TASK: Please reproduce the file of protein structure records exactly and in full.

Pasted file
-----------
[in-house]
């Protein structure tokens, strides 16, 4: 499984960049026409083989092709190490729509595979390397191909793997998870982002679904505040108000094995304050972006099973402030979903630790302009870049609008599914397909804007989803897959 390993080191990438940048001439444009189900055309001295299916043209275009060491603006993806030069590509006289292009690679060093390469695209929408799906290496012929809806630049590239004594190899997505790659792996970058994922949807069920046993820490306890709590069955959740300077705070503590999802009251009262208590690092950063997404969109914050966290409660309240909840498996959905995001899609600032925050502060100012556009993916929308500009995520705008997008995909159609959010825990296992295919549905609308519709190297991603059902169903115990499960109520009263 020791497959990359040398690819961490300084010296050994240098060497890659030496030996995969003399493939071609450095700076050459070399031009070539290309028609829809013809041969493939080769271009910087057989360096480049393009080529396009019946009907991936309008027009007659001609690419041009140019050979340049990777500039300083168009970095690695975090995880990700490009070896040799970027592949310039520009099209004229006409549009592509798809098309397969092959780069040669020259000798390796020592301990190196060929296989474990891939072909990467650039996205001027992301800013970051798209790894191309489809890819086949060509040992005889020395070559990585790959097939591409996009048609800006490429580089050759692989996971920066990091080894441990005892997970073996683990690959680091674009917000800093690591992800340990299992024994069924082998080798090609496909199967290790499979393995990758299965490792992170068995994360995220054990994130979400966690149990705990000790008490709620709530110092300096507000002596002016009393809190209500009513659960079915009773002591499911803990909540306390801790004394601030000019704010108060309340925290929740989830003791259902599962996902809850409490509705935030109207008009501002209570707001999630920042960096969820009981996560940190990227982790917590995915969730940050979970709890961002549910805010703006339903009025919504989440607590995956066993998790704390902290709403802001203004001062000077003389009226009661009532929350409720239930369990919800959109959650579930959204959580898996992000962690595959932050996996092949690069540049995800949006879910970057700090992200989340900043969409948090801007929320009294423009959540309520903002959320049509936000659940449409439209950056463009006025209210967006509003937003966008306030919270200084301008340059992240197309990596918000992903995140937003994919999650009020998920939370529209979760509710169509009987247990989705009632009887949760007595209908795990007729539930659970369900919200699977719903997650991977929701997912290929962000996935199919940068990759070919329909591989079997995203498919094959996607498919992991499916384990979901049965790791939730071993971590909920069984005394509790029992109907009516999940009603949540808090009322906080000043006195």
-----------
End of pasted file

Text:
[in-house]
């Protein structure tokens, strides 16, 4: 499984960049026409083989092709190490729509595979390397191909793997998870982002679904505040108000094995304050972006099973402030979903630790302009870049609008599914397909804007989803897959 390993080191990438940048001439444009189900055309001295299916043209275009060491603006993806030069590509006289292009690679060093390469695209929408799906290496012929809806630049590239004594190899997505790659792996970058994922949807069920046993820490306890709590069955959740300077705070503590999802009251009262208590690092950063997404969109914050966290409660309240909840498996959905995001899609600032925050502060100012556009993916929308500009995520705008997008995909159609959010825990296992295919549905609308519709190297991603059902169903115990499960109520009263 020791497959990359040398690819961490300084010296050994240098060497890659030496030996995969003399493939071609450095700076050459070399031009070539290309028609829809013809041969493939080769271009910087057989360096480049393009080529396009019946009907991936309008027009007659001609690419041009140019050979340049990777500039300083168009970095690695975090995880990700490009070896040799970027592949310039520009099209004229006409549009592509798809098309397969092959780069040669020259000798390796020592301990190196060929296989474990891939072909990467650039996205001027992301800013970051798209790894191309489809890819086949060509040992005889020395070559990585790959097939591409996009048609800006490429580089050759692989996971920066990091080894441990005892997970073996683990690959680091674009917000800093690591992800340990299992024994069924082998080798090609496909199967290790499979393995990758299965490792992170068995994360995220054990994130979400966690149990705990000790008490709620709530110092300096507000002596002016009393809190209500009513659960079915009773002591499911803990909540306390801790004394601030000019704010108060309340925290929740989830003791259902599962996902809850409490509705935030109207008009501002209570707001999630920042960096969820009981996560940190990227982790917590995915969730940050979970709890961002549910805010703006339903009025919504989440607590995956066993998790704390902290709403802001203004001062000077003389009226009661009532929350409720239930369990919800959109959650579930959204959580898996992000962690595959932050996996092949690069540049995800949006879910970057700090992200989340900043969409948090801007929320009294423009959540309520903002959320049509936000659940449409439209950056463009006025209210967006509003937003966008306030919270200084301008340059992240197309990596918000992903995140937003994919999650009020998920939370529209979760509710169509009987247990989705009632009887949760007595209908795990007729539930659970369900919200699977719903997650991977929701997912290929962000996935199919940068990759070919329909591989079997995203498919094959996607498919992991499916384990979901049965790791939730071993971590909920069984005394509790029992109907009516999940009603949540808090009322906080000043006195």